October is National Window Covering Safety Month
WASHINGTON, D.C. – One of the most serious hazards in American homes is also one of its most hidden—window covering cords that entangle infants and children. As many across the country continue to work and learn from home due to COVID-19, the U.S. Consumer Product Safety Commission (CPSC) urges consumers to choose cordless window coverings. Pull cords, continuous loop cords, inner cords or any other accessible cords on window coverings are dangerous to young children.
“Children have strangled to death on the cords of window blinds, shades, draperies and other window coverings, and this can happen in mere moments, even with an adult nearby,” said CPSC Acting Chairman Robert Adler. “The safest option when young children are present is to go cordless.”
When children become entangled, strangulation can occur in less than a minute. Window cord strangulation is often silent, so parents or caregivers nearby may not realize that a tragedy is unfolding. On average, about nine children age 5 and younger die every year from strangulation in window blinds, shades, draperies and other window coverings with cords. In addition, there were nearly 200 incidents involving children up to 8 years old due to strangulation hazards on window covering cords from January 2009 through December 2020, according to CPSC data. Injuries varied from a scar around the neck, quadriplegia and permanent brain damage.
CPSC is advising consumers to buy and install cordless window coverings (labeled as cordless) in all rooms where a child may be present. Cordless products are available at most major retailers and online including inexpensive options. If consumers are unable to replace existing window coverings with cordless ones, CPSC recommends the following safety steps:
- Eliminate any dangling cords by making the pull cords as short as possible.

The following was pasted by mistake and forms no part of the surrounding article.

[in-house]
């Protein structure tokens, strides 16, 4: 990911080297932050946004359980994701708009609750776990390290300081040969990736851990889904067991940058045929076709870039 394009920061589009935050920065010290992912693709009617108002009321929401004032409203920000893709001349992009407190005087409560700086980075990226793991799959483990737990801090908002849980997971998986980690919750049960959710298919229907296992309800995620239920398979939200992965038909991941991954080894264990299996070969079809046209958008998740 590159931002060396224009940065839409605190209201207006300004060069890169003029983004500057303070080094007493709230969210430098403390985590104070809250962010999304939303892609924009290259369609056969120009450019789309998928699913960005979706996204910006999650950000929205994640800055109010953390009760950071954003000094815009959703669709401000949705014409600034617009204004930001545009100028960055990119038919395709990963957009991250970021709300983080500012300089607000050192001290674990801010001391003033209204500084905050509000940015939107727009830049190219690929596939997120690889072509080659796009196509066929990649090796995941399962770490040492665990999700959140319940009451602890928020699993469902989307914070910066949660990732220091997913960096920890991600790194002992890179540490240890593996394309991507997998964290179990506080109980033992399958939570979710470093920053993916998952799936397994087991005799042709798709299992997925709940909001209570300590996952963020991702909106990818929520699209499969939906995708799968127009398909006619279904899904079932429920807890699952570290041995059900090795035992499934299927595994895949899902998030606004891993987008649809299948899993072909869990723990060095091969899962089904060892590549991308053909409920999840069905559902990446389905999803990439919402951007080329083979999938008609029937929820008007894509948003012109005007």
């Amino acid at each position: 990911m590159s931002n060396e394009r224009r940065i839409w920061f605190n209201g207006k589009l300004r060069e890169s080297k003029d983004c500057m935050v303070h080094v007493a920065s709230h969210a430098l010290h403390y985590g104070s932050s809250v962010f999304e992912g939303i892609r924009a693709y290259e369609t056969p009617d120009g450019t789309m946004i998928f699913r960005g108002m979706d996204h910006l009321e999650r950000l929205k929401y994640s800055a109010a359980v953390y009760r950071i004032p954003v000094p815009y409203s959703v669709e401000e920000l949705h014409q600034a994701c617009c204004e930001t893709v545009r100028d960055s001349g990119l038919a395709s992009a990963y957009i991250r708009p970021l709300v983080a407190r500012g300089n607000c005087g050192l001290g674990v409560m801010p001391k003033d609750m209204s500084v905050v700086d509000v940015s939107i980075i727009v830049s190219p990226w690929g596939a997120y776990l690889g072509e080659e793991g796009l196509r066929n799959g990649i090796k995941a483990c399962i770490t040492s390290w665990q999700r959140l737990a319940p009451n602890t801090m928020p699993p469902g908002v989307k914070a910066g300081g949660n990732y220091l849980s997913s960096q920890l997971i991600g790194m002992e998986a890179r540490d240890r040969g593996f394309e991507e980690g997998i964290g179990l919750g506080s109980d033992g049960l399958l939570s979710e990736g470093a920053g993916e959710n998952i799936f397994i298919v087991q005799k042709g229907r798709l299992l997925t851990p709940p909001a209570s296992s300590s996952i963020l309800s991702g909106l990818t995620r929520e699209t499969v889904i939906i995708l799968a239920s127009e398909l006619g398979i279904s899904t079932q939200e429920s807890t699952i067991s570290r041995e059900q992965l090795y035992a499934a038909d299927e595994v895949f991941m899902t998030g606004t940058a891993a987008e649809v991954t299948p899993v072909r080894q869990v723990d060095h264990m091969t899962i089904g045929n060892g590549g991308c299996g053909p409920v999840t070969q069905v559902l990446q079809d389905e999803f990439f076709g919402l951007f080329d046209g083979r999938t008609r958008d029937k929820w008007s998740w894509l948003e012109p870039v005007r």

- Keep all window covering cords out of the reach of children.
- Ensure that cord stops are installed properly and adjusted to limit the movement of inner lift cords.
- Anchor to the floor or wall continuous-loop cords for draperies and blinds.
- Move all cribs, beds, furniture and toys away from windows and window covering cords, preferably to another wall.
For more information, visit CPSC’s Window Covering Safety Education Center.
CPSC staff is in the process of developing a draft Notice of Proposed Rulemaking (NPR) on corded window coverings for Commission consideration.
About the U.S. CPSC
The U.S. Consumer Product Safety Commission (CPSC) is charged with protecting the public from unreasonable risk of injury or death associated with the use of thousands of types of consumer products. Deaths, injuries, and property damage from consumer product-related incidents cost the nation more than $1 trillion annually. CPSC's work to ensure the safety of consumer products has contributed to a decline in the rate of injuries associated with consumer products over the past 50 years.
Federal law prohibits any person from selling products subject to a Commission ordered recall or a voluntary recall undertaken in consultation with the CPSC.
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